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How does Rotman prepare MBA grads to become global and inclusive leaders?

May 30, 2023

Professor Beatrix Dart is a strong believer that the Rotman MBA experience goes beyond simply gaining job-ready skills through classes and internships — it’s prime time for students to gain global perspectives to work with diverse teams with an inclusive approach.

Professor Beatrix Dart

Professor Beatrix Dart

“We’re privileged in Toronto to have such a wonderful and diverse community,” says Dart, academic director of experiential and global learning at the Rotman School of Management. “Living and working in such a diverse population, being able to showcase your leadership skills globally is a true advantage.”

From international exchanges and global consulting projects to programs specifically catered to global leadership, there’s certainly no shortage of opportunities for MBA students to engage with the business world beyond Toronto.

Here are some noteworthy ways students can gain a global experience during their Rotman MBA.


For starters, students in the Full-Time MBA program have long had the option to go on an International Exchange Program. Rotman partners with 28 schools across seven continents, including the University of Cape Town, Seoul National University, Melbourne Business School, New York University, Copenhagen Business School and more.

In 2022, Rotman joined the Partnership in International Management (PIM) Network, a global community of highly ranked business schools where only several schools in a country are selected.

“Being part of the PIM network makes it even easier to create more international exchange opportunities in years to come,” says Dart.

Not interested in spending an entire semester abroad? Through select courses, some students travel to cities around the world for an intensive learning experience lasting one to two weeks. In January, students in the Global Practicum: Entrepreneurship & Innovation led by instructor Hussam Ayyad and course coodinator Freeda Khan went to Silicon Valley to delve into the world of startups, visiting several company headquarters and connecting with early-stage investors and Rotman alumni. That same month, students went to Singapore to experience real-world innovations in business design, led by assistant professor Angèle Beausoleil. And in May, Dart took a group of Rotman students to ESADE Business School in Barcelona to dig deeper into social impact investing.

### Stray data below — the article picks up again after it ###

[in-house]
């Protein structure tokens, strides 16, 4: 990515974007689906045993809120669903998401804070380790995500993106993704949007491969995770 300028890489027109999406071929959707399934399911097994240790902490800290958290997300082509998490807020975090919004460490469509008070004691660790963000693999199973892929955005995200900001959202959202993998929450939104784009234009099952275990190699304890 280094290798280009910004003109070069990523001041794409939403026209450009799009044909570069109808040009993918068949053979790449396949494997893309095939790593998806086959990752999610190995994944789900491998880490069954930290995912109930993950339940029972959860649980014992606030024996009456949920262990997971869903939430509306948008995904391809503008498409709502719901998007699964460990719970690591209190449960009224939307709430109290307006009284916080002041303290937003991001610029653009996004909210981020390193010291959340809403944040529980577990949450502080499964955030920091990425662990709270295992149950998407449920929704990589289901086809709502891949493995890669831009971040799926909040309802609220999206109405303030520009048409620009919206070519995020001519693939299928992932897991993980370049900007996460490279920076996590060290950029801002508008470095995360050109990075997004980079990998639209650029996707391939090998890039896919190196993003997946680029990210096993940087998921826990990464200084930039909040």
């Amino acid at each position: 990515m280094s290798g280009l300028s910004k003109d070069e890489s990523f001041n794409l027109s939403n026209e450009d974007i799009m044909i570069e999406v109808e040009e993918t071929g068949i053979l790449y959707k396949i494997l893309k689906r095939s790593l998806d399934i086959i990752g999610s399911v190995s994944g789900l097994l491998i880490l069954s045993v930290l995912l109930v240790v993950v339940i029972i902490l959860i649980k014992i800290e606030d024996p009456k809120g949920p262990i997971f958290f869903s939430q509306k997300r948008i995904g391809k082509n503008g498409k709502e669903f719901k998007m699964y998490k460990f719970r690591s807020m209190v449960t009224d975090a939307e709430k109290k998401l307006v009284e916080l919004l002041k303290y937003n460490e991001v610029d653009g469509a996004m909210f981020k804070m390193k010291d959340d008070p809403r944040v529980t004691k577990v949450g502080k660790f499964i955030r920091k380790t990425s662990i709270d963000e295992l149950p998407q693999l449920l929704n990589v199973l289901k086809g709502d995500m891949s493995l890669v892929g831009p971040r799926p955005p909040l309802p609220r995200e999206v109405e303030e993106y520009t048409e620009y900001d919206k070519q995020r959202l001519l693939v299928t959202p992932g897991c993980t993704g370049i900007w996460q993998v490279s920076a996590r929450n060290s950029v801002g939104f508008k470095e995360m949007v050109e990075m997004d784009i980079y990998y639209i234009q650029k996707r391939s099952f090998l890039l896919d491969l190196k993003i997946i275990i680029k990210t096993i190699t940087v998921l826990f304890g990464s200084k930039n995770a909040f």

“The greatest gift we can give to our students is the ability to be a truly inclusive leader down the road — to make a social impact globally through their work.”

—Beatrix Dart, Academic Director, Experiential and Global Learning

“The experiences from each of these trips directly matches with that they learn in class,” says Dart. “It’s a way Rotman connects course work with experiential learning outside of the classroom — and country.” Another program that embodies “learning by doing” is the Global Manager Initiative led by professors Bernardo Blum and Walid Hejazi. First, students take International Business in the World Economy as a foundation course before delving into an independent study project and receiving on-the-ground training at the Toronto Region Board of Trade. As part of their projects, students have the opportunity to shadow senior executives on trade missions in different parts of the world.

There are also newer courses at Rotman which tackle global issues head on. Take Management Consulting in an Uncertain World, led by Rotman alumna Jennifer Lee (Executive MBA ’06), currently a managing partner at Deloitte focusing on global consumer and retail clients. In this course, global chief economists from Deloitte directly coach students working on projects with real-world consumer organizations — as if they were on the job at a global consulting firm.

And one can’t talk about global leadership at Rotman without mentioning the school’s two specialized MBA programs specifically designed to give leaders a global advantage. Across the Rotman-SDA Bocconi Global Executive MBA (GEMBA) and Global Executive MBA for Healthcare and the Life Sciences (GEMBA-HLS) programs, learners travel to Toronto, San Francisco, Tel Aviv, Shanghai, Milan and beyond to gain international insights. These programs are designed to build practical and leadership skills to do business across continents.

MBA students can also get involved with the Creative Destruction Lab, which was founded at the Rotman School in 2012 and has since expanded to 19 streams in 12 locations across the globe. Through the CDL Introductory course, students learn a framework for developing an entrepreneurial strategy. In addition, as part of the CDL Advanced course, students gain hands-on entrepreneurial experience developing financial models, evaluating potential markets and fine-tuning strategies for scaling. Every year, CDL Advanced students from across the Rotman School work closely with early-stage tech startups accepted into the CDL program.

“I think the greatest gift we can give to our students is the ability to be a truly inclusive leader down the road — to make a social impact globally through their work,” says Dart.

Written by Jessie Park

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